Before visiting, she had read our website and envisioned Acton’s culture as one focused on feel-good sentimentality.  She just couldn’t picture how the belief that “every child is a genius” played out. It seemed a bit mushy and too good to be true.

This is what is true: Every child is a genius. AND, genius and talent are wasted without a focused discipline toward excellence and mastery. We’re talking about native genius, creativity and potential here – not a label from a 1904 test for IQ the results of which are so limited and misused – combined with grit.

This weekend’s Children’s Business Fair is a great example of how our children learn best. They were not given textbooks or multiple choices tests about economics, marketing or sales. They didn’t sit and listen to lectures about how to start a business. They tapped into their own passions and talents and then did the work. They learned how hard it is to look a stranger in the eye and say, “I made this and I am proud of it; let me tell you about it; this is how much I invested; this is what the cost to you is; would you like to buy it?”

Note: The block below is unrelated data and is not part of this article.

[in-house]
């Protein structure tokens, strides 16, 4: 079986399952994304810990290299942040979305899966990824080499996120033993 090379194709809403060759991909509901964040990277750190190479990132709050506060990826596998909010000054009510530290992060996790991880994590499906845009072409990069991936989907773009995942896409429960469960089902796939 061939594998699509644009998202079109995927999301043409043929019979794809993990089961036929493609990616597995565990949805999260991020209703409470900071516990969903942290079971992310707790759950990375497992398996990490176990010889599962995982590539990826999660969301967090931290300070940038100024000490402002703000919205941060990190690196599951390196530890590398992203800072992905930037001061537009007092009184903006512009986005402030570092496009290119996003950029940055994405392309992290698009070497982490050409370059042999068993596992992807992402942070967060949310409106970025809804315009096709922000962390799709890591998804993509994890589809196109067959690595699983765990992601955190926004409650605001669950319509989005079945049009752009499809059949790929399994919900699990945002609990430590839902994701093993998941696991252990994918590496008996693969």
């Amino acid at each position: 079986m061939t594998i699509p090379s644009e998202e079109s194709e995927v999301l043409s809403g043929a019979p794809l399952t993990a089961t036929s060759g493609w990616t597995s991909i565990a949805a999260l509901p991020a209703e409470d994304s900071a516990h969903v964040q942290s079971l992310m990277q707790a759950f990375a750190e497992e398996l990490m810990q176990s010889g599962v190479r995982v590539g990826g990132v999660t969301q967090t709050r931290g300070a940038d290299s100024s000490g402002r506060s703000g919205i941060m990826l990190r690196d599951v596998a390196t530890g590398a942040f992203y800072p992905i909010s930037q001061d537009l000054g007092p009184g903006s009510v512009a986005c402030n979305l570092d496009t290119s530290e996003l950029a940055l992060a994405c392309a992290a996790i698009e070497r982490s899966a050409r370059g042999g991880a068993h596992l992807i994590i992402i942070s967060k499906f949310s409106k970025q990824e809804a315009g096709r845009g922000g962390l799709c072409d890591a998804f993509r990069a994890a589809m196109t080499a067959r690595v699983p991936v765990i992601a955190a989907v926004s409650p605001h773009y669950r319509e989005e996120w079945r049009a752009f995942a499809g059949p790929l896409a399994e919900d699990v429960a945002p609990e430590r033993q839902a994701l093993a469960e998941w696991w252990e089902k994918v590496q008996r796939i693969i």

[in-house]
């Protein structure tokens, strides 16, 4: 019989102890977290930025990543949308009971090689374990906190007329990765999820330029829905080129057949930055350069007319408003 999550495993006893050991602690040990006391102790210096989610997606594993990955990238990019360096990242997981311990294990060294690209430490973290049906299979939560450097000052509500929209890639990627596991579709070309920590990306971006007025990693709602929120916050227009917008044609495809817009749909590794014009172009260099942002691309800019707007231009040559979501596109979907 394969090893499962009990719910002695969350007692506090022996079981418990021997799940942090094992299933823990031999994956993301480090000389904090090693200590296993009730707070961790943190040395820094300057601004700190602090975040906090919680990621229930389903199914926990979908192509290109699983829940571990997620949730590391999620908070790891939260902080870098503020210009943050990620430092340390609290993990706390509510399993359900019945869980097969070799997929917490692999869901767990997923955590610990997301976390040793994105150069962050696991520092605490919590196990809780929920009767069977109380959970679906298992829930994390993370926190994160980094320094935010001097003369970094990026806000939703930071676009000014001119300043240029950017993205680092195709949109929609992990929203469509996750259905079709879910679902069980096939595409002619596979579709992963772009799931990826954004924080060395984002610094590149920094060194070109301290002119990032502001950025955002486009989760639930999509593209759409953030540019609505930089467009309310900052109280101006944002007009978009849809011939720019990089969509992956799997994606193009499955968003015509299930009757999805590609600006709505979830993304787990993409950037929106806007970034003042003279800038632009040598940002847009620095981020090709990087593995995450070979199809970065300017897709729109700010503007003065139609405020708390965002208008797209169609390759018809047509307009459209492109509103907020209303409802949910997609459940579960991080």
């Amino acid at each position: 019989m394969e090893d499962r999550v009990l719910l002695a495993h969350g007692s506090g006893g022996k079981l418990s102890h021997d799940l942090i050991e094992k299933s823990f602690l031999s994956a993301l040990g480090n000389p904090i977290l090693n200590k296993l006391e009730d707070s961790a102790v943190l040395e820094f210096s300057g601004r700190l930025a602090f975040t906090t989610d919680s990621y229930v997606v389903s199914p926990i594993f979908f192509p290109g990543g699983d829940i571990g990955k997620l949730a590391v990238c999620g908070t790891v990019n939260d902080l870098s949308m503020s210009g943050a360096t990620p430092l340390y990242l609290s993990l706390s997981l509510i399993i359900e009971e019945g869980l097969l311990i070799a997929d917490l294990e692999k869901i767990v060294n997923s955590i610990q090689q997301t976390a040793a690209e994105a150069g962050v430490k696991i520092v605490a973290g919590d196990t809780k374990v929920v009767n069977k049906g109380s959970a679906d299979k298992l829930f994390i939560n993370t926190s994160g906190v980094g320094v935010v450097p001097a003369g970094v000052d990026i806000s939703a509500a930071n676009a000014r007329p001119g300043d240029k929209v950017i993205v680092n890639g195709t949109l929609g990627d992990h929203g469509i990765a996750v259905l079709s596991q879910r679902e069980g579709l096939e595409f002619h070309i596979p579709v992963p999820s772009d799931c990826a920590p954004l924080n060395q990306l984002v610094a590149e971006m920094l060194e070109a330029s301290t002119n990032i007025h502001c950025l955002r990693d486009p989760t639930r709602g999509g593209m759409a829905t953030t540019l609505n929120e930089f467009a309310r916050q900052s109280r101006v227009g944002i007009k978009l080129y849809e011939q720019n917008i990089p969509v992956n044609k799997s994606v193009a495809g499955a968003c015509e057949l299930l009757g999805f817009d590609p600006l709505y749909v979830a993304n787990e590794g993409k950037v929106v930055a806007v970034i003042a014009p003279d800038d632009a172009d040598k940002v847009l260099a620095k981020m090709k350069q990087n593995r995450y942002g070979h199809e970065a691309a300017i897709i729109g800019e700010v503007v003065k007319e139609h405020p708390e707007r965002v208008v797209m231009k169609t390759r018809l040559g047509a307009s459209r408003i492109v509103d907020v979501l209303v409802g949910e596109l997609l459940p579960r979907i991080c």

This learning is fun, scary and hard – and it is real life. Some Eagles made money; others did not. The lessons are rich either way. I am so happy my boys are learning how hard it is to make money. 

One of our mantras at Acton is “fail early, often and cheaply.” This applies to everything from arguments with friends to writing a best-selling book or building a business.

The choice to work hard without excuses is a decision made by each learner at Acton Academy. Embracing rigor is part of saying, “yes” to a Hero’s Journey. Herein lies the joyful sweet spot of deep flow in learning.

What does this mean to me as a parent? Children are tougher and smarter than we adults make them out to be. As a mother, I need to remind myself of this when I want to take shortcuts to make my children’s lives easier. I need to allow them to struggle. I need to step back and let the learning happen. “Thank you for letting me do this by myself” are the words I love and long to hear.